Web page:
RIM was recently granted a patent for the upcoming BlackBerry 10 predictive text engine. This is great for RIM and hopefully will be able to utilize it’s patent holding in the future. The patents abstract is as following:
handheld electronic device includes a reduced QWERTY keyboard and is enabled with disambiguation software. The device provides output in the form of a default output and a number of variants. The output is based largely upon the frequency, i.e., the likelihood that a user intended a particular output, but various features of the device provide additional variants that are not based solely on frequency and rather are provided by various logic structures resident on the device. The device enables editing during text entry and also provides a learning function that allows the disambiguation function to adapt to provide a customized experience for the user. The disambiguation function can be selectively disabled and an alternate keystroke interpretation system provided. Additionally, the device can facilitate the selection of variants by displaying a graphic of a special <NEXT> key of the keypad that enables a user to progressively select variants generally without changing the position of the user’s hands on the device.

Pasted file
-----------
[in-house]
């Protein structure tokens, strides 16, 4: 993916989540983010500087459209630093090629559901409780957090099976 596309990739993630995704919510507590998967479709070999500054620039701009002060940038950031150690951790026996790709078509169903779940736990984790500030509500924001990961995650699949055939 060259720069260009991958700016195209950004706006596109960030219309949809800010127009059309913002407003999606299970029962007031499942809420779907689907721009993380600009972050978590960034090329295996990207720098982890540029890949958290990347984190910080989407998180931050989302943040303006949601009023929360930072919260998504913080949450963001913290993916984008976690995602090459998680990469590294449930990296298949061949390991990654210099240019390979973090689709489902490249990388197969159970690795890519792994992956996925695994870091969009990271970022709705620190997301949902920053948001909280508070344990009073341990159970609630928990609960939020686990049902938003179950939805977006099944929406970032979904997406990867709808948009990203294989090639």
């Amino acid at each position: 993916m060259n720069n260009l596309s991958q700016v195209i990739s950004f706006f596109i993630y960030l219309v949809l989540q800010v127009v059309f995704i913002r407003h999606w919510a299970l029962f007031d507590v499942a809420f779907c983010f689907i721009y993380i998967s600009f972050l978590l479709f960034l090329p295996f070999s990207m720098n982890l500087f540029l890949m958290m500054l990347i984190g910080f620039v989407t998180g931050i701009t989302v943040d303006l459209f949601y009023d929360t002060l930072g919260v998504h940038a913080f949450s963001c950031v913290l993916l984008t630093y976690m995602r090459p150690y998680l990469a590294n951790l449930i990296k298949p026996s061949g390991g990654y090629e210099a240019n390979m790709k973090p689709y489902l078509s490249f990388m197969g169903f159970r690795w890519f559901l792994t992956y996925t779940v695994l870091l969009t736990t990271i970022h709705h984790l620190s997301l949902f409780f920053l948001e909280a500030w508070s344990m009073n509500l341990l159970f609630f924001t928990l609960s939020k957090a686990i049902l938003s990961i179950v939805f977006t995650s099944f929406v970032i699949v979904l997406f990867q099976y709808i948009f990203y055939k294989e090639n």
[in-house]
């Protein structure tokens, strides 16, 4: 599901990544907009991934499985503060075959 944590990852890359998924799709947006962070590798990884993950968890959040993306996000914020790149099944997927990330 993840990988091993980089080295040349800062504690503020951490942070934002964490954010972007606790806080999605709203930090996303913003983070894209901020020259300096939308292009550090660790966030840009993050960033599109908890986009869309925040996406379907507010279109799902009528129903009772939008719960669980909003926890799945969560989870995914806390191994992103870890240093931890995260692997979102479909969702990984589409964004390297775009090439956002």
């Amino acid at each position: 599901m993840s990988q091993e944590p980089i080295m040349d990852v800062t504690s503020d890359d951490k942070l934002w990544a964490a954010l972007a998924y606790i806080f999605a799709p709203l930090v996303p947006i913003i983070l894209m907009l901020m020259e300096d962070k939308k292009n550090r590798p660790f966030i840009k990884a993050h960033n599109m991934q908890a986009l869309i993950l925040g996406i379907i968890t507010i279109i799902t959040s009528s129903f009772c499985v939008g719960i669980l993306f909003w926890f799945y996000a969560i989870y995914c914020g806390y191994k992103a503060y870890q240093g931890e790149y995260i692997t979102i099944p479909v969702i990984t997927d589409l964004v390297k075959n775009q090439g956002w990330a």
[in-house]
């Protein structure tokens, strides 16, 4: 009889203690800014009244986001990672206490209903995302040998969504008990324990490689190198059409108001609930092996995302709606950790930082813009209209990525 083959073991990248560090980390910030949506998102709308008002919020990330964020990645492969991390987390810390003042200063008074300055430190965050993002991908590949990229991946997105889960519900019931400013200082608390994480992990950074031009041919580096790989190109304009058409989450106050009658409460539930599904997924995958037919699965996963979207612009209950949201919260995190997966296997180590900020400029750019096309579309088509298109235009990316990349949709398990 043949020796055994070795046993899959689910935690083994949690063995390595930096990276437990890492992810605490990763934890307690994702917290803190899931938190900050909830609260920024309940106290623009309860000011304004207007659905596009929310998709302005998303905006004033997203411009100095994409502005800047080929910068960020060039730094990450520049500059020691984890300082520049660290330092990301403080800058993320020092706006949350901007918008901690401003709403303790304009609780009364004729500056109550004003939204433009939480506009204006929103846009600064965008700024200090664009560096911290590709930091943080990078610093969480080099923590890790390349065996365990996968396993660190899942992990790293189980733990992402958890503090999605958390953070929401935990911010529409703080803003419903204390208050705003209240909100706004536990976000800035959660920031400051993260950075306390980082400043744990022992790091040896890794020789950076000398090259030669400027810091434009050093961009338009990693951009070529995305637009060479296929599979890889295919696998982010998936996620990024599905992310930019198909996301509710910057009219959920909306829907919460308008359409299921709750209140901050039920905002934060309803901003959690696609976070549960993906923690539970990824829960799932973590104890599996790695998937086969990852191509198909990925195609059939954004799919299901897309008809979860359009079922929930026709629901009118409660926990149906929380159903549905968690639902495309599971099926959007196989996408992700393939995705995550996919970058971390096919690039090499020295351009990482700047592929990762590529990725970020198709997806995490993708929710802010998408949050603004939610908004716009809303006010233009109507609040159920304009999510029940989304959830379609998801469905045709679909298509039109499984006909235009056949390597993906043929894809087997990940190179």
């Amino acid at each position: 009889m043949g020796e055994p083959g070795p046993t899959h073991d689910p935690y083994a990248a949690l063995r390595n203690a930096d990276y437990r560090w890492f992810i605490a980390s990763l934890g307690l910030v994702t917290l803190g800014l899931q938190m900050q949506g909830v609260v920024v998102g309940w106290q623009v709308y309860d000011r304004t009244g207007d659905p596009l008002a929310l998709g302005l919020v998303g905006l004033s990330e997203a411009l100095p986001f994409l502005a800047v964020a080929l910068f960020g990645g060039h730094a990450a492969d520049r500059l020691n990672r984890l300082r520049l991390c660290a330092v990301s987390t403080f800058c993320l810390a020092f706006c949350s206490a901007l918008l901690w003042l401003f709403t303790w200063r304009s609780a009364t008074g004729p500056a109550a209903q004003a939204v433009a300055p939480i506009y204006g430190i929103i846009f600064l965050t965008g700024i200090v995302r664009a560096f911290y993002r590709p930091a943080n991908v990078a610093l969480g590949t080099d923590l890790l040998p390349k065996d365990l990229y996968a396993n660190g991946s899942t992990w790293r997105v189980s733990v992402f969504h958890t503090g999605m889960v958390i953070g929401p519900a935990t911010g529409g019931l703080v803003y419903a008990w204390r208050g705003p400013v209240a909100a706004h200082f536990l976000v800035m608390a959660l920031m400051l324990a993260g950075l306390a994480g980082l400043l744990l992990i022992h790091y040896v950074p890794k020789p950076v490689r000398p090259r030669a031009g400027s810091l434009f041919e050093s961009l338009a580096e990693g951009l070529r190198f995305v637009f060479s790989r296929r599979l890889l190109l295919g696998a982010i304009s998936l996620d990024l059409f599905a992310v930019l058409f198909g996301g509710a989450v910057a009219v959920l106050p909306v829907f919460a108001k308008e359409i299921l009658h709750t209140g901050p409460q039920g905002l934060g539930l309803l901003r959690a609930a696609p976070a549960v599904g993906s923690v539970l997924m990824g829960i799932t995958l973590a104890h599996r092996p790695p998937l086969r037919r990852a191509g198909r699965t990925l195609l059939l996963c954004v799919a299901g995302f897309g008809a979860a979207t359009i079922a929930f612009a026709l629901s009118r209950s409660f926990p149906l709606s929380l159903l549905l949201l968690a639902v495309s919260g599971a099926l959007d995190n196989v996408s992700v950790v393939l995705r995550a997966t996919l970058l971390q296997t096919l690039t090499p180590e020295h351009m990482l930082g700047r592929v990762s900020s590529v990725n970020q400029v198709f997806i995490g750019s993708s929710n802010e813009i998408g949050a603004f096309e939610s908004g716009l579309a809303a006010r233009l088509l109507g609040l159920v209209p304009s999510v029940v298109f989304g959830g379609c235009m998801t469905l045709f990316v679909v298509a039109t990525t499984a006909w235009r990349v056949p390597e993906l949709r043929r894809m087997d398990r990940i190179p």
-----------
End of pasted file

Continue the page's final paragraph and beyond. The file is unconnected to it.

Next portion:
What this Abstract is saying is that RIM’s patent covers the process that the keyboard will learn what you are trying to say by factoring in words you use all the time, as well as common phrases. Though, you will still have control over skipping over the spelling correction/word substitution it will not force it on you. All this can be done without moving your hands from the keyboard surface unlike other soft keyboards that you have to click the word substitute to stop it from coming.
What is also great to point out here is that this Patent was filed back in May of 2011. So, RIM has been working on this idea for over a year. Who’s to say RIM hasn’t been innovating all along! They just needed to have an OS core that could handle their innovations.